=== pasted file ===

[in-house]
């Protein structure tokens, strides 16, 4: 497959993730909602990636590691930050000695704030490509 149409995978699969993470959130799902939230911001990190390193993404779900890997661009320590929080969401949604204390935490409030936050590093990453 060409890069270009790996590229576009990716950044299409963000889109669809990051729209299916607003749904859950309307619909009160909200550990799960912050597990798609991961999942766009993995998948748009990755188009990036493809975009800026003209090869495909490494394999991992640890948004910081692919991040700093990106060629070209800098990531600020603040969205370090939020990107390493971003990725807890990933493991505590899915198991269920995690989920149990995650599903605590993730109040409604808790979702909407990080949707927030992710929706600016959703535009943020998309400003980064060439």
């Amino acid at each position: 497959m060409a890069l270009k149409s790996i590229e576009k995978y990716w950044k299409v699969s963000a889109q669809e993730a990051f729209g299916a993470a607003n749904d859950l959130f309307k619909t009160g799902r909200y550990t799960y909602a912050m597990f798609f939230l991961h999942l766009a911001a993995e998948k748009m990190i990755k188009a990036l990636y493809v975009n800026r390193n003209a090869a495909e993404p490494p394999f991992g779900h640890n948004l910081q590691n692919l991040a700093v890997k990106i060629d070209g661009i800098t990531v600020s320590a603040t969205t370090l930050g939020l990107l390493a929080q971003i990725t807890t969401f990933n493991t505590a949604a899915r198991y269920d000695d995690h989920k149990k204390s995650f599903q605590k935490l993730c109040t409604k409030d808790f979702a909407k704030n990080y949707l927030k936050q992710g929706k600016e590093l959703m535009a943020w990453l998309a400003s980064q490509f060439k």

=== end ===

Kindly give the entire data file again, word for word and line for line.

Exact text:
[in-house]
């Protein structure tokens, strides 16, 4: 497959993730909602990636590691930050000695704030490509 149409995978699969993470959130799902939230911001990190390193993404779900890997661009320590929080969401949604204390935490409030936050590093990453 060409890069270009790996590229576009990716950044299409963000889109669809990051729209299916607003749904859950309307619909009160909200550990799960912050597990798609991961999942766009993995998948748009990755188009990036493809975009800026003209090869495909490494394999991992640890948004910081692919991040700093990106060629070209800098990531600020603040969205370090939020990107390493971003990725807890990933493991505590899915198991269920995690989920149990995650599903605590993730109040409604808790979702909407990080949707927030992710929706600016959703535009943020998309400003980064060439």
């Amino acid at each position: 497959m060409a890069l270009k149409s790996i590229e576009k995978y990716w950044k299409v699969s963000a889109q669809e993730a990051f729209g299916a993470a607003n749904d859950l959130f309307k619909t009160g799902r909200y550990t799960y909602a912050m597990f798609f939230l991961h999942l766009a911001a993995e998948k748009m990190i990755k188009a990036l990636y493809v975009n800026r390193n003209a090869a495909e993404p490494p394999f991992g779900h640890n948004l910081q590691n692919l991040a700093v890997k990106i060629d070209g661009i800098t990531v600020s320590a603040t969205t370090l930050g939020l990107l390493a929080q971003i990725t807890t969401f990933n493991t505590a949604a899915r198991y269920d000695d995690h989920k149990k204390s995650f599903q605590k935490l993730c109040t409604k409030d808790f979702a909407k704030n990080y949707l927030k936050q992710g929706k600016e590093l959703m535009a943020w990453l998309a400003s980064q490509f060439k």